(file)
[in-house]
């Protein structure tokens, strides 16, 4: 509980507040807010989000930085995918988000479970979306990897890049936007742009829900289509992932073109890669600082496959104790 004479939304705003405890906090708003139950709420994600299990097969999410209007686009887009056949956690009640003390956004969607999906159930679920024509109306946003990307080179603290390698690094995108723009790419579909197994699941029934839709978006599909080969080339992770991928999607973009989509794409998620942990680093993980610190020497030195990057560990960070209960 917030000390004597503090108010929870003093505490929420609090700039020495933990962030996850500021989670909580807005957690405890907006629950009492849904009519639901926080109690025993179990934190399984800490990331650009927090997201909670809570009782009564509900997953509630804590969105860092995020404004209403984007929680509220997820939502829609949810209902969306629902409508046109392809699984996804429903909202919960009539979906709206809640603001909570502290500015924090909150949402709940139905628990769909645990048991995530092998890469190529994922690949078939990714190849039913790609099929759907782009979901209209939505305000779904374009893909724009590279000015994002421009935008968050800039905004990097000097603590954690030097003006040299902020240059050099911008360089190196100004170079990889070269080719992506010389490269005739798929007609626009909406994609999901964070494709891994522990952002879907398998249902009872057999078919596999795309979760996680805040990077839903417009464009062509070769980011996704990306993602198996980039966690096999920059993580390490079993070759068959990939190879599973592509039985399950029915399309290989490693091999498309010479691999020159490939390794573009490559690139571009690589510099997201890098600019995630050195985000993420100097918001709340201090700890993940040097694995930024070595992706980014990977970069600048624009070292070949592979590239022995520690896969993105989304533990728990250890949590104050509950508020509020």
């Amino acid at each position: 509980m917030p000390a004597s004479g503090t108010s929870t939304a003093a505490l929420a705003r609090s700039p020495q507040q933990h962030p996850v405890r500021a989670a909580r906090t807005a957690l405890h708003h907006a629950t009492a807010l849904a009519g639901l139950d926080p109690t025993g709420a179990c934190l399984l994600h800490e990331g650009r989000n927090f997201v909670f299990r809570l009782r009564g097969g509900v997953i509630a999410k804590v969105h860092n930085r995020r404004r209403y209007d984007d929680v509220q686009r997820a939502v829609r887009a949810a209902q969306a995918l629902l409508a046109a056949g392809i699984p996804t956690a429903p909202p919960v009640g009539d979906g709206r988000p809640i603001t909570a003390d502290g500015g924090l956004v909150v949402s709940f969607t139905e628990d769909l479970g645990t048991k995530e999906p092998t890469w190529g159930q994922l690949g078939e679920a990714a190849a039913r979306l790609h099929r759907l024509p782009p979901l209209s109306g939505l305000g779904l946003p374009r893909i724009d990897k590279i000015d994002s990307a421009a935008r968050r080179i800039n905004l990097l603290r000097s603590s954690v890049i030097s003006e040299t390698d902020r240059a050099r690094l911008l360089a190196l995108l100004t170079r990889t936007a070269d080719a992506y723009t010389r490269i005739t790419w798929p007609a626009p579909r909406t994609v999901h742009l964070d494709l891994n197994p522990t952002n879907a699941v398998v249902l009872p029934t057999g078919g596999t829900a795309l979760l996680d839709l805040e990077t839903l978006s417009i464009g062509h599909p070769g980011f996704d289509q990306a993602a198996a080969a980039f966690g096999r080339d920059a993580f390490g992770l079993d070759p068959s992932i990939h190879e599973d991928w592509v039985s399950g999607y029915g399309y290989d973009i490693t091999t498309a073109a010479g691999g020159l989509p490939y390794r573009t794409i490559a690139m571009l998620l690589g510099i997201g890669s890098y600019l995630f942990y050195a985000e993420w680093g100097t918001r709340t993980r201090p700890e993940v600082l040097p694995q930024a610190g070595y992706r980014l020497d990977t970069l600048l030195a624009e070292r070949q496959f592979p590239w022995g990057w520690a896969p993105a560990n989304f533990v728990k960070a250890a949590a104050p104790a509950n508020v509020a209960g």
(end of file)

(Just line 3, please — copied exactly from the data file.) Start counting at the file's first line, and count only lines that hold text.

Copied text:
């Amino acid at each position: 509980m917030p000390a004597s004479g503090t108010s929870t939304a003093a505490l929420a705003r609090s700039p020495q507040q933990h962030p996850v405890r500021a989670a909580r906090t807005a957690l405890h708003h907006a629950t009492a807010l849904a009519g639901l139950d926080p109690t025993g709420a179990c934190l399984l994600h800490e990331g650009r989000n927090f997201v909670f299990r809570l009782r009564g097969g509900v997953i509630a999410k804590v969105h860092n930085r995020r404004r209403y209007d984007d929680v509220q686009r997820a939502v829609r887009a949810a209902q969306a995918l629902l409508a046109a056949g392809i699984p996804t956690a429903p909202p919960v009640g009539d979906g709206r988000p809640i603001t909570a003390d502290g500015g924090l956004v909150v949402s709940f969607t139905e628990d769909l479970g645990t048991k995530e999906p092998t890469w190529g159930q994922l690949g078939e679920a990714a190849a039913r979306l790609h099929r759907l024509p782009p979901l209209s109306g939505l305000g779904l946003p374009r893909i724009d990897k590279i000015d994002s990307a421009a935008r968050r080179i800039n905004l990097l603290r000097s603590s954690v890049i030097s003006e040299t390698d902020r240059a050099r690094l911008l360089a190196l995108l100004t170079r990889t936007a070269d080719a992506y723009t010389r490269i005739t790419w798929p007609a626009p579909r909406t994609v999901h742009l964070d494709l891994n197994p522990t952002n879907a699941v398998v249902l009872p029934t057999g078919g596999t829900a795309l979760l996680d839709l805040e990077t839903l978006s417009i464009g062509h599909p070769g980011f996704d289509q990306a993602a198996a080969a980039f966690g096999r080339d920059a993580f390490g992770l079993d070759p068959s992932i990939h190879e599973d991928w592509v039985s399950g999607y029915g399309y290989d973009i490693t091999t498309a073109a010479g691999g020159l989509p490939y390794r573009t794409i490559a690139m571009l998620l690589g510099i997201g890669s890098y600019l995630f942990y050195a985000e993420w680093g100097t918001r709340t993980r201090p700890e993940v600082l040097p694995q930024a610190g070595y992706r980014l020497d990977t970069l600048l030195a624009e070292r070949q496959f592979p590239w022995g990057w520690a896969p993105a560990n989304f533990v728990k960070a250890a949590a104050p104790a509950n508020v509020a209960g």